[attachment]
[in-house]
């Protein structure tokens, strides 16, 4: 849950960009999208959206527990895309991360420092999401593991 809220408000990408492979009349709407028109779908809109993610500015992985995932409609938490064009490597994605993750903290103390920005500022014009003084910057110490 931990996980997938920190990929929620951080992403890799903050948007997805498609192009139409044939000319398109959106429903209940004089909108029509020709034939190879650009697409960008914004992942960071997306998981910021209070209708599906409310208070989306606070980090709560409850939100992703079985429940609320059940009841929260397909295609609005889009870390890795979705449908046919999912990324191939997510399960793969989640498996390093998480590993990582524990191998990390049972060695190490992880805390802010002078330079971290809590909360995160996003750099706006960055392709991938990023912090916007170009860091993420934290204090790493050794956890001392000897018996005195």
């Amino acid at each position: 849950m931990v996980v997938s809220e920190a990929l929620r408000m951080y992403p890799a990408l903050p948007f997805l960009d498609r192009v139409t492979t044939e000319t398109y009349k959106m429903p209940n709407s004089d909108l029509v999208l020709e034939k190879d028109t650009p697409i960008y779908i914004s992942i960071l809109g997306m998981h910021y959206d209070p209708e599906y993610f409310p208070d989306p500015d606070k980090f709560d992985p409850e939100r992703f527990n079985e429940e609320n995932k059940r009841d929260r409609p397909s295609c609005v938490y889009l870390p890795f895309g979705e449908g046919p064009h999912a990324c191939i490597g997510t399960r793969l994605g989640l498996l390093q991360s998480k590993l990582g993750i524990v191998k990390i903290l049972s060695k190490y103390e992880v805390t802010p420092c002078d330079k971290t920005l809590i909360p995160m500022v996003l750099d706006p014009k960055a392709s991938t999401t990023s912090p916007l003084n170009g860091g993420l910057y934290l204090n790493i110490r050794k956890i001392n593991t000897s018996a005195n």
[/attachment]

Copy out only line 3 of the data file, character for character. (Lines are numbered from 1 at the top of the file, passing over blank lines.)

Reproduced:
């Amino acid at each position: 849950m931990v996980v997938s809220e920190a990929l929620r408000m951080y992403p890799a990408l903050p948007f997805l960009d498609r192009v139409t492979t044939e000319t398109y009349k959106m429903p209940n709407s004089d909108l029509v999208l020709e034939k190879d028109t650009p697409i960008y779908i914004s992942i960071l809109g997306m998981h910021y959206d209070p209708e599906y993610f409310p208070d989306p500015d606070k980090f709560d992985p409850e939100r992703f527990n079985e429940e609320n995932k059940r009841d929260r409609p397909s295609c609005v938490y889009l870390p890795f895309g979705e449908g046919p064009h999912a990324c191939i490597g997510t399960r793969l994605g989640l498996l390093q991360s998480k590993l990582g993750i524990v191998k990390i903290l049972s060695k190490y103390e992880v805390t802010p420092c002078d330079k971290t920005l809590i909360p995160m500022v996003l750099d706006p014009k960055a392709s991938t999401t990023s912090p916007l003084n170009g860091g993420l910057y934290l204090n790493i110490r050794k956890i001392n593991t000897s018996a005195n």